Since 2021 we have had 87 enquiries from community groups about potential land purchases. We have been in regular contact and supporting 49 of these groups. 56 have been early-stage, before they’ve engaged with the Scottish Land Fund.
We provide flexible, bespoke support for community groups. Groups that have received ongoing support from the Hub are much more likely to still be pursuing a buyout – currently 90% of groups that have received ongoing support are continuing to pursue a buyout. (Compared with an estimated 63% of communities not receiving ongoing support continuing to pursue a buyout).
We refer groups to other services that may have specific knowledge or expertise. In a number of cases this has grown to be collaborative support with ourselves and other organizations.
Clyde Valley community groups are interested in lots of different types of land and assets. We’ve been asked about more 100 sites, and analyzed 57 of these with community groups to determine suitability for community purchase. The majority of sites we’re contacted about are currently in private ownership. Groups contact us about land or buildings that they are interested in owning, regardless of the existing landowner.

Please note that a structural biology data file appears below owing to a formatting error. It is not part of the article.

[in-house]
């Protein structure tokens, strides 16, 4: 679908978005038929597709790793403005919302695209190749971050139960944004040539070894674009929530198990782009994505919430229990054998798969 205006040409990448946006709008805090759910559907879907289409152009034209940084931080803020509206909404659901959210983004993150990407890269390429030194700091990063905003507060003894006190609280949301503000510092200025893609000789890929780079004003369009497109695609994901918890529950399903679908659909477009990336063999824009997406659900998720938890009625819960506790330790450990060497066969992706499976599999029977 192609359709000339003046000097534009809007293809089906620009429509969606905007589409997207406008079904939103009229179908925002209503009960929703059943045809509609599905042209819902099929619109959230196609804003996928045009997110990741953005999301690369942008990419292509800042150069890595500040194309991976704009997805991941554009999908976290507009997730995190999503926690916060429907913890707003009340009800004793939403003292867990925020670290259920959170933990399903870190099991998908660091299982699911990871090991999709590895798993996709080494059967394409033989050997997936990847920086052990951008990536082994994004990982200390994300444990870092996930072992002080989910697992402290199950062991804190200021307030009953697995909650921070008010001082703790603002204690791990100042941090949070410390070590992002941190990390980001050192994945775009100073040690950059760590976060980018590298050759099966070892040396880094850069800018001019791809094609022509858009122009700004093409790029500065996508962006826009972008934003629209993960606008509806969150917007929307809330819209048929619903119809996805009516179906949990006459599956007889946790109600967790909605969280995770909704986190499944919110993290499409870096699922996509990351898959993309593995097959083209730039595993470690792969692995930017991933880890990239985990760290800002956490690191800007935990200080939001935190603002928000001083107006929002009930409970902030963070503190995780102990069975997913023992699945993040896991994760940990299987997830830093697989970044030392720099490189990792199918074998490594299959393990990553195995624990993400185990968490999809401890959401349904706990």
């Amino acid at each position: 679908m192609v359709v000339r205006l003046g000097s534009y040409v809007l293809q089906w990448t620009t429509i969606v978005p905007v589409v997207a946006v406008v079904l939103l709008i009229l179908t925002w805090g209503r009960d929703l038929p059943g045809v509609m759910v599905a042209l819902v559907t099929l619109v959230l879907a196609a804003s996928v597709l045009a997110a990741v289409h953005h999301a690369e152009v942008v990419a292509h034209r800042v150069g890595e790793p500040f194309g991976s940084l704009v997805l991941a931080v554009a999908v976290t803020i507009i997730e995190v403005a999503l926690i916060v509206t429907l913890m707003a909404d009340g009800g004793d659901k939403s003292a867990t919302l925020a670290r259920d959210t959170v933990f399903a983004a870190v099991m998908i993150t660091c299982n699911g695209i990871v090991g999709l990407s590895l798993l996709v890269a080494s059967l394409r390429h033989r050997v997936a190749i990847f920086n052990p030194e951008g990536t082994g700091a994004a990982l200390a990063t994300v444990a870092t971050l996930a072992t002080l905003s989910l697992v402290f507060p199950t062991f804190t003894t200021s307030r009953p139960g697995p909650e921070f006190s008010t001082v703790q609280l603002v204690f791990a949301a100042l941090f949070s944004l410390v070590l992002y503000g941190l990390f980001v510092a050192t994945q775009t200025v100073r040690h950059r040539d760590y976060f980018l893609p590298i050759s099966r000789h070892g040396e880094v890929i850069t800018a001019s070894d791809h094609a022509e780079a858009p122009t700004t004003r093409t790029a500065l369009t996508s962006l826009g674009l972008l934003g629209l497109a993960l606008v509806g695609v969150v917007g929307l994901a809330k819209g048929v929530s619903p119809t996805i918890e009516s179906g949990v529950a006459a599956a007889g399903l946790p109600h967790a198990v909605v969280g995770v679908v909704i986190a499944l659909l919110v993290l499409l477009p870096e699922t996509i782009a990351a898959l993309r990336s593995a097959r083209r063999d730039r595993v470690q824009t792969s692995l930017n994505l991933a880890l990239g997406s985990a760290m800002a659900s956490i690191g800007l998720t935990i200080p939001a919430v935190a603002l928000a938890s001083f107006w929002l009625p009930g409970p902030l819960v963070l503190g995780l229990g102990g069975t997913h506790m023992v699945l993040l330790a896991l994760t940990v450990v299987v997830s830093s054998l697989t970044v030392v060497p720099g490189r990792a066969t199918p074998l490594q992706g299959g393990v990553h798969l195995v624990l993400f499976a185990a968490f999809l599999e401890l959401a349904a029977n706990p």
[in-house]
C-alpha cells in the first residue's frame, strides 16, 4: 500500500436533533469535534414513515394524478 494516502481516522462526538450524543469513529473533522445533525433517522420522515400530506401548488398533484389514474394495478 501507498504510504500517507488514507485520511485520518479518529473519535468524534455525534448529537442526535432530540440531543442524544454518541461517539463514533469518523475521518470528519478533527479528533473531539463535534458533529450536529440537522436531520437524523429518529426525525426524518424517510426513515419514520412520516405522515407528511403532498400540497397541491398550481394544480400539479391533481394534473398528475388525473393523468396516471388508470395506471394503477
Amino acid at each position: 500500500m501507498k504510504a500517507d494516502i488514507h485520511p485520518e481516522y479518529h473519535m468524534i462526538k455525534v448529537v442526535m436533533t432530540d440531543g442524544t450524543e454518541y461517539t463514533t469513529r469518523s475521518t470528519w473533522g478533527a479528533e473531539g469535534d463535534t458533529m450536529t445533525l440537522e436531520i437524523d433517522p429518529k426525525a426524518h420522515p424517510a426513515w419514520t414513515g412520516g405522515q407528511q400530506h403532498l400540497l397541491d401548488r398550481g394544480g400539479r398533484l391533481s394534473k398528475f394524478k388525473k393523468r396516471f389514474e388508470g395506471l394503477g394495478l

There are notable challenges in accessing and interpreting of information on land ownership and use. City centre areas, particularly those vacant or derelict, frequently have fragmented land ownership patterns, and rural or suburban areas can be under development pressure leading to lack of transparent land ownership and use information such as options agreements. Of the sites we have researched in detail, 30% of these have been stalled by complex ownership patterns. We’ve brought in legal support to advise on particularly tricky sites– ask us about this if you’re interested.
More than 2/3 of the groups in contact have been from communities impacted by fewer resources (Scottish Index of Multiple Deprivation (SIMD), groups in 20% most deprived areas). There is strong interest in the transformative potential of community-owned land and buildings in these areas, but also emerging evidence of additional challenges and different rates of progress. This is something we will be looking at more in Year 3.
There is a growing group of post-acquisition urban community landowners who are implementing their plans, such as for renovation or multi-staged development. A handful of post-acquisition groups have noted particular challenges in 2022/2023, arising from a range of conditions including spiraling renovation and energy costs, as well as reductions in short-term project funding available. These circumstances threaten the development of the urban community land sector. We will be working more on this in Year 3.
Community Engagement Support
We have been running a programme that supports community groups to share their story and plans with their wider communities. We have recently launched the latest round of community engagement support, after feedback from other groups have been through the process.